By reacting a water solutin of the soluble cyanide with a suitable crystalline zeolite containing one of the aforesaid cations, a finely divided precipitate of the insoluble cyanide is deposited throughout the crystalline solids. Upon heating the zeolite in an inert atmopshere, a product is obtained which depends upon the conditions of calcination such as the environment, temperature and time. If the calcination is carried out in a reducing atmosphere, the product will be composed of fine elementary metal originating from the cation and anion of the precipitatated compound. Where the environment is an oxidizing environment, such as air or contains reactive gases such as sulfides which can form sulfides with the metal, the metal is converted in part or in whole into the oxide or sulfide, as the case may be.
To prepare a mono-metallic catalyst, the soluble metal cyanide is reacted with a zeolite containing metallic cation of the same element as is in the anion of the soluble compound.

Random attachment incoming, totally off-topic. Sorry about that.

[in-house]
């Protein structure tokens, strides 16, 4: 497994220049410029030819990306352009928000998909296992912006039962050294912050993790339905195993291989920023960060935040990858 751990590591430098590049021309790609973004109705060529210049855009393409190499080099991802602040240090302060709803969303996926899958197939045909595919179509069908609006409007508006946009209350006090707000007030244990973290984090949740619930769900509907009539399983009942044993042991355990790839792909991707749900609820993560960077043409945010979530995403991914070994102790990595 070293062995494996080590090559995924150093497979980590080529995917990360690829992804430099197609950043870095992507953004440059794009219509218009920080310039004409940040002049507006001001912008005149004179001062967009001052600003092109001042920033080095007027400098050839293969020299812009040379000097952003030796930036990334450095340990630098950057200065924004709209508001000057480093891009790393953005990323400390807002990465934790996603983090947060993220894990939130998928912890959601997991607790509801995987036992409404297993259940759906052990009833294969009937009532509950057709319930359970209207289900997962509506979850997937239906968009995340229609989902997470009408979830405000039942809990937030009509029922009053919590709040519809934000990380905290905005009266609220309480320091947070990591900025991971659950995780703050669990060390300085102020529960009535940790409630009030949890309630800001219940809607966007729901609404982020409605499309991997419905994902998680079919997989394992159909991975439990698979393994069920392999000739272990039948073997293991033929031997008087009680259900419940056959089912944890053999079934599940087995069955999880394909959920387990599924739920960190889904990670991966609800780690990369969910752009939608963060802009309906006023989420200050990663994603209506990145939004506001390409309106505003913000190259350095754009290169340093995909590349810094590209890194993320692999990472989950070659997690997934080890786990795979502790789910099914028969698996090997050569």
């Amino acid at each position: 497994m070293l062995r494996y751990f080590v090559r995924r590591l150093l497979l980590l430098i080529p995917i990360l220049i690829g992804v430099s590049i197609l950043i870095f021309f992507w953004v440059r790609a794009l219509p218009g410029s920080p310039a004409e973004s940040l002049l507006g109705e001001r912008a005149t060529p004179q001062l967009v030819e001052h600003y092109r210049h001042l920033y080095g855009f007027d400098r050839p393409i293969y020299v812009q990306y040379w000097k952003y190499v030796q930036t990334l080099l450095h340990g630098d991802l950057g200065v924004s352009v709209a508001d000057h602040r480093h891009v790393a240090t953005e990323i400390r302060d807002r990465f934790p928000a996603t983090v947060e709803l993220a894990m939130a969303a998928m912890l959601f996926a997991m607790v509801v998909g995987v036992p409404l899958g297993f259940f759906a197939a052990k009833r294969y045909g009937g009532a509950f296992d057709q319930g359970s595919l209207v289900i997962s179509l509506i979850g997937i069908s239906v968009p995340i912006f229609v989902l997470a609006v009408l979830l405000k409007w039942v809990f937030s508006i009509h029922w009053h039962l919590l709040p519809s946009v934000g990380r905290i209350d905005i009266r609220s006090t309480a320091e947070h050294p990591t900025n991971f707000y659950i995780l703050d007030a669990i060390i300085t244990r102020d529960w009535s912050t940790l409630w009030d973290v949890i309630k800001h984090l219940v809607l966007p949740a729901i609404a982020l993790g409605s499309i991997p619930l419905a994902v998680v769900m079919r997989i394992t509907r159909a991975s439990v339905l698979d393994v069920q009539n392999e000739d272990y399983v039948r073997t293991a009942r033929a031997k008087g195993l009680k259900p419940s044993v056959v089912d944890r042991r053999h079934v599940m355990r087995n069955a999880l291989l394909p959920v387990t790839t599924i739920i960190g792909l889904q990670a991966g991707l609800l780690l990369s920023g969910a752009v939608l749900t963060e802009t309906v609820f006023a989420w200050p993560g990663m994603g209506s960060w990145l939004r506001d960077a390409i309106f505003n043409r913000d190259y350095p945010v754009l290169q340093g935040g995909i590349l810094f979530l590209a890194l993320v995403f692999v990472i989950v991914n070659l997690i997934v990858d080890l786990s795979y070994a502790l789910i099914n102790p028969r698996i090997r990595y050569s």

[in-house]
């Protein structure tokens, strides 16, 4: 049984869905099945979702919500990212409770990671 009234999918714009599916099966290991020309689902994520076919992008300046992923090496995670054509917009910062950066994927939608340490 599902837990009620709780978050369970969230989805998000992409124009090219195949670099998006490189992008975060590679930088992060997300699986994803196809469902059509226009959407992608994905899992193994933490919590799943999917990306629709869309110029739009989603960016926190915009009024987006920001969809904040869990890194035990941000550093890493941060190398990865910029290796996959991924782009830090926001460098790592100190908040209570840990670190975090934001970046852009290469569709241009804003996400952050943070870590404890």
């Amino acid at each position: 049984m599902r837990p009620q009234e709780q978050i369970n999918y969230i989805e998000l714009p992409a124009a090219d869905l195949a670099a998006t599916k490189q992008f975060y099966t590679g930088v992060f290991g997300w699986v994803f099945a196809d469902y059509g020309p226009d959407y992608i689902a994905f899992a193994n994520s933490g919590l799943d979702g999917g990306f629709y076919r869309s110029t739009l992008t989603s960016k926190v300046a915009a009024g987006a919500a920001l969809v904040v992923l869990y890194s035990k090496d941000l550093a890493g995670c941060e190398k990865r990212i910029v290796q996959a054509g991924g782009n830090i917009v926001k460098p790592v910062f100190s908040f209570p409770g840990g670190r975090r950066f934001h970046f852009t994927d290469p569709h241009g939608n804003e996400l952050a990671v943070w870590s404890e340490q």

In such case, the zeolite desirably should not contain any cations other than the anionic metal. To form the poly-metalic catalysts, we employ a zeolite having a metal in exchange position which is other than the anionic metals of the soluble compound.
Thus, for example, we may use any of the cations referred to above as the metal in the exchange position in the zeolite and use a different metal as the metal in the anion of the soluble compound, which with metal in exchange position forms an insoluble precipitate. Examples of such soluble compounds are the ammonium and alkali metal ferro- and ferricyanides and the cyanocobaltates to form the insoluble ferro- and ferricyande or the insoluable cyano- cobaltate.